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Found 2 results

  1. Hi! Just came across this video of a top surgeon explaining compensatory sweating (CS), and I wanted to share it: https://www.youtube.com/watch?v=TGIc-kWR2_M It's kind of disgusting to hear how severe this side effect can be. And being that this is coming from a surgeon, it's not just a horror story from a dissatisfied patient, but something that clearly this surgeon has documented. Here are his own words: "And there are some that develop what I call a severe form of compensatory sweating, where it just soaks through your clothes. And it is not if you are outside exercising, or inside exercising, or you are outside in heat or humidity. People will sweat, and should sweat, in situations like that. But if you are like in an air-conditioned environment, like I am now, and it's soaking though my shirt, or the lower back, or even my pants or the groin. It's soaking through clothes, that's compensatory sweating" - Dr. David Nielson This also show what I have been reading on other forums; that it maybe should be called reflex sweating instead of compensatory sweating, since it is not like you sweat the same amount as before, just that everything now goes below the nipple line. You actually sweat a lot more, an increased amount. As I understand it, this is the body's way of reacting when hurting (healthy) nerves, and I believe this can be seen for instance when people have been in car accidents. Where nerves have been damaged, and the person involved afterwards sweats a lot more. Me personally, when being ill, I sweat al lot more, but I don't know if that is relevant to having nerves destroyed.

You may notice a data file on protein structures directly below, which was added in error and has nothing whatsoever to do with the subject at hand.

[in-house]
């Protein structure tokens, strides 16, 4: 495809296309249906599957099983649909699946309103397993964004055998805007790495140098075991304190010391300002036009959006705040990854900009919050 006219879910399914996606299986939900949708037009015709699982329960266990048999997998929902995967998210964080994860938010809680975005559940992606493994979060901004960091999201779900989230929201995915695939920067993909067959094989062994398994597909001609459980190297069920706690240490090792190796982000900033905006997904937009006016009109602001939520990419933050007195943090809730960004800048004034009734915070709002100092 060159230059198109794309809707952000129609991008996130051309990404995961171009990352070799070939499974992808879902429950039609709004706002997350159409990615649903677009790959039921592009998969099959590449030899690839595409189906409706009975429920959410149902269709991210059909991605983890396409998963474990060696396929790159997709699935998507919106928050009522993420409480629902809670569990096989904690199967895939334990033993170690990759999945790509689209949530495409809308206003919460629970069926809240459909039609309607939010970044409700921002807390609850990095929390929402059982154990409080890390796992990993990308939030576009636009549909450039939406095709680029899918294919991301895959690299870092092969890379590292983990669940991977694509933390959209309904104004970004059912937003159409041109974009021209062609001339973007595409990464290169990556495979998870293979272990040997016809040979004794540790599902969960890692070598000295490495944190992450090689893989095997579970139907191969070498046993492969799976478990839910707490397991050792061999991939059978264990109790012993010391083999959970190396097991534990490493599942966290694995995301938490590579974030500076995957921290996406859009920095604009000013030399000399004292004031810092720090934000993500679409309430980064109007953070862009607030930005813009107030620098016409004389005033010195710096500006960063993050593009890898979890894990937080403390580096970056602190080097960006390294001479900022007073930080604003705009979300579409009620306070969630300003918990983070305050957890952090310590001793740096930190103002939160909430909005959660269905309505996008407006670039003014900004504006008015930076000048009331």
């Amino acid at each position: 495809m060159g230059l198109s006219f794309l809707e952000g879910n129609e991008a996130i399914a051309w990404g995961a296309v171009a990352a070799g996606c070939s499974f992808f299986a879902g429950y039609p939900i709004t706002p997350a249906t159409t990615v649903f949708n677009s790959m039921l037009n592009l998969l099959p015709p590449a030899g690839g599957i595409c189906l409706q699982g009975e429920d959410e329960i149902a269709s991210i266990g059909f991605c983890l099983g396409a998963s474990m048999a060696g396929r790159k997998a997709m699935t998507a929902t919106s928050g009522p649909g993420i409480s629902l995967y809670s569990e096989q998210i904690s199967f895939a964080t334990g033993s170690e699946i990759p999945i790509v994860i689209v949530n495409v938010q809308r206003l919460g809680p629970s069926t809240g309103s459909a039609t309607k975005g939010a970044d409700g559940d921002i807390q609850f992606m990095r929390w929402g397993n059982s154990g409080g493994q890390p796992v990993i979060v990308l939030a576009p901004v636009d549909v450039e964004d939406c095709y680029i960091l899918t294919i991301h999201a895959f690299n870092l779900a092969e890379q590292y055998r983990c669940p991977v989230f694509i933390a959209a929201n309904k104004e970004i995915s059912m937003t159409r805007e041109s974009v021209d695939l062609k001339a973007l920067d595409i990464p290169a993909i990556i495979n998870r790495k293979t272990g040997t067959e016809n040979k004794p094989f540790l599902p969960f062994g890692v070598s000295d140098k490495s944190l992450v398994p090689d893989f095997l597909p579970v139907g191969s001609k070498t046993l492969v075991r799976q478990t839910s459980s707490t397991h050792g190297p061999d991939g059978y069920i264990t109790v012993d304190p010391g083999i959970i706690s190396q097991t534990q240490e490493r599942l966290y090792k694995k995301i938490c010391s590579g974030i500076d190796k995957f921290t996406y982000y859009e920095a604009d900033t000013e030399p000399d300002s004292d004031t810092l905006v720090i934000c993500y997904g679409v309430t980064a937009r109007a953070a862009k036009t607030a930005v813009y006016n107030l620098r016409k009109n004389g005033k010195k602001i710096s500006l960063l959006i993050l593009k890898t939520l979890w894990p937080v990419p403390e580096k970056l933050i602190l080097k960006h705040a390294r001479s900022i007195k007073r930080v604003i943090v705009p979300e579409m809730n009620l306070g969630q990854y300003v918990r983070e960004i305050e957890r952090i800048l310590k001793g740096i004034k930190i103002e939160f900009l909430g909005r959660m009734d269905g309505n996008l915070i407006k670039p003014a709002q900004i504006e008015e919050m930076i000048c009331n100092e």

2. I had ETS in Australia after years of suffering all the horrible emotional and psychological symptoms of uncontrollable blushing. My blushing was so out of control, that I was also diagnosed with social phobia because going out in public just became so humiliating. ETS is honestly the best thing I ever did and I feel as though my life started again the day I had the surgery. I'm not certain I would still be here if I had not managed to find a solution to the condition I found so disabling. When I woke from the anaesthetic, the first thing I noticed was the dryness of my hands. They felt slightly sand-papery, unusually dry. The dry hands is probably the worst side-effect for me, my hands (the palms and around the nails) get so dry that they are painful. I constantly use hand cream and am always looking for the next product that will treat the dryness, rather than just act as a temporary barrier. Does anyone else experience this? Any tips? The post-operative pain was a surprise, breathing was quite difficult for 2-3 days and my lungs felt as though they were thoroughly bruised. My nose, chin and top lip sweat quite a bit when I am eating or thinking about eating, not only spicy food but any type of food. This I consider to be a small issue and I have become used to it. Nobody else seems to notice. Compensatory sweating is definitely an issue, I sweat in places like my groin (not a good look!), feet, thighs and back if I am hot and especially if I am anxious. I manage this by wearing darker clothing. My wardrobe is full of black! These days, I may blush if I am extremely embarrassed, the way I imagine "normal people" blush, but never to the excruciating degree that I used to and the blush is always brief. Whilst my particular side-effects from ETS can be annoying, they are a very acceptable trade-off for no longer blushing.
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